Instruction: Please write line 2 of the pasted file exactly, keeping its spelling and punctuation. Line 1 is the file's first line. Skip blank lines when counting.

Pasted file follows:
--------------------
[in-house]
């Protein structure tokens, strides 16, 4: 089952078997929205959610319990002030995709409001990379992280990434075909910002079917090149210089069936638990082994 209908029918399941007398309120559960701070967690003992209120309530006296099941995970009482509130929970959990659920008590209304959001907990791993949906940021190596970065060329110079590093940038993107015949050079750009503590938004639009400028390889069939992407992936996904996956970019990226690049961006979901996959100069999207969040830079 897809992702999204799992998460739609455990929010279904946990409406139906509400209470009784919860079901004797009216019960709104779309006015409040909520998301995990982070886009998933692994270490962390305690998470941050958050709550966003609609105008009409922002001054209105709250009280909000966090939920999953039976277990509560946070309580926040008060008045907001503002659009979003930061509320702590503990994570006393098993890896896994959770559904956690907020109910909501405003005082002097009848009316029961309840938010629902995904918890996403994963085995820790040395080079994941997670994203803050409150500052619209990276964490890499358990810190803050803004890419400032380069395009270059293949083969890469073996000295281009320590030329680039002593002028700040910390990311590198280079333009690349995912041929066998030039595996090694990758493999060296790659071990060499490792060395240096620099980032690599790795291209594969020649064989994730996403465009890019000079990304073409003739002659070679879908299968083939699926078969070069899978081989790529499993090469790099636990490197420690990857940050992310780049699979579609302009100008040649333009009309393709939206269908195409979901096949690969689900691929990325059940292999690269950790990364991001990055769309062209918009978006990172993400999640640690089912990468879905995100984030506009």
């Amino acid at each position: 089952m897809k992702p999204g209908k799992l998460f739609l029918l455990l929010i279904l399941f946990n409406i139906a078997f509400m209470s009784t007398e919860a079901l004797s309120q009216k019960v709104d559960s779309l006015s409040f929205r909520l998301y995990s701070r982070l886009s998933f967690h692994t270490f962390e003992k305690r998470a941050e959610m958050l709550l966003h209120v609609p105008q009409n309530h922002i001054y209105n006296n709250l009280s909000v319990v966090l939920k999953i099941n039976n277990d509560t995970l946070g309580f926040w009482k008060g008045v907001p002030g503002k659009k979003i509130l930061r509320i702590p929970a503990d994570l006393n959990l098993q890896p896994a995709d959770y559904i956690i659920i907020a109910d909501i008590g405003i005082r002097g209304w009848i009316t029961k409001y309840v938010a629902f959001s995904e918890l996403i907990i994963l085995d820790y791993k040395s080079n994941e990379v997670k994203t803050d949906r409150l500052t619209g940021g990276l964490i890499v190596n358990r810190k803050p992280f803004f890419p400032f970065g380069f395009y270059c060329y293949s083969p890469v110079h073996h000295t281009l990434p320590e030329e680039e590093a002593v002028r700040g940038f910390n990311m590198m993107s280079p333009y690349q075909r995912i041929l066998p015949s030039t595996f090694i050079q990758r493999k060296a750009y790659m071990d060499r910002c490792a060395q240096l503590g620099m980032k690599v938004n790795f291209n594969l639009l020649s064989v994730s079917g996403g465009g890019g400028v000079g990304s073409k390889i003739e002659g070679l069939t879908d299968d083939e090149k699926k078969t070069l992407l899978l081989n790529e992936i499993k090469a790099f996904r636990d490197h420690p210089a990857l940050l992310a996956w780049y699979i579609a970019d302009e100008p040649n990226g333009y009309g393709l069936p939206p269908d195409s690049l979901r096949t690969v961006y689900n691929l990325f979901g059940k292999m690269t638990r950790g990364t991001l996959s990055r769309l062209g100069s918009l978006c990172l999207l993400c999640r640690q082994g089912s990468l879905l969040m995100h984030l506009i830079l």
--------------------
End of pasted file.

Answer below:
């Protein structure tokens, strides 16, 4: 089952078997929205959610319990002030995709409001990379992280990434075909910002079917090149210089069936638990082994 209908029918399941007398309120559960701070967690003992209120309530006296099941995970009482509130929970959990659920008590209304959001907990791993949906940021190596970065060329110079590093940038993107015949050079750009503590938004639009400028390889069939992407992936996904996956970019990226690049961006979901996959100069999207969040830079 897809992702999204799992998460739609455990929010279904946990409406139906509400209470009784919860079901004797009216019960709104779309006015409040909520998301995990982070886009998933692994270490962390305690998470941050958050709550966003609609105008009409922002001054209105709250009280909000966090939920999953039976277990509560946070309580926040008060008045907001503002659009979003930061509320702590503990994570006393098993890896896994959770559904956690907020109910909501405003005082002097009848009316029961309840938010629902995904918890996403994963085995820790040395080079994941997670994203803050409150500052619209990276964490890499358990810190803050803004890419400032380069395009270059293949083969890469073996000295281009320590030329680039002593002028700040910390990311590198280079333009690349995912041929066998030039595996090694990758493999060296790659071990060499490792060395240096620099980032690599790795291209594969020649064989994730996403465009890019000079990304073409003739002659070679879908299968083939699926078969070069899978081989790529499993090469790099636990490197420690990857940050992310780049699979579609302009100008040649333009009309393709939206269908195409979901096949690969689900691929990325059940292999690269950790990364991001990055769309062209918009978006990172993400999640640690089912990468879905995100984030506009």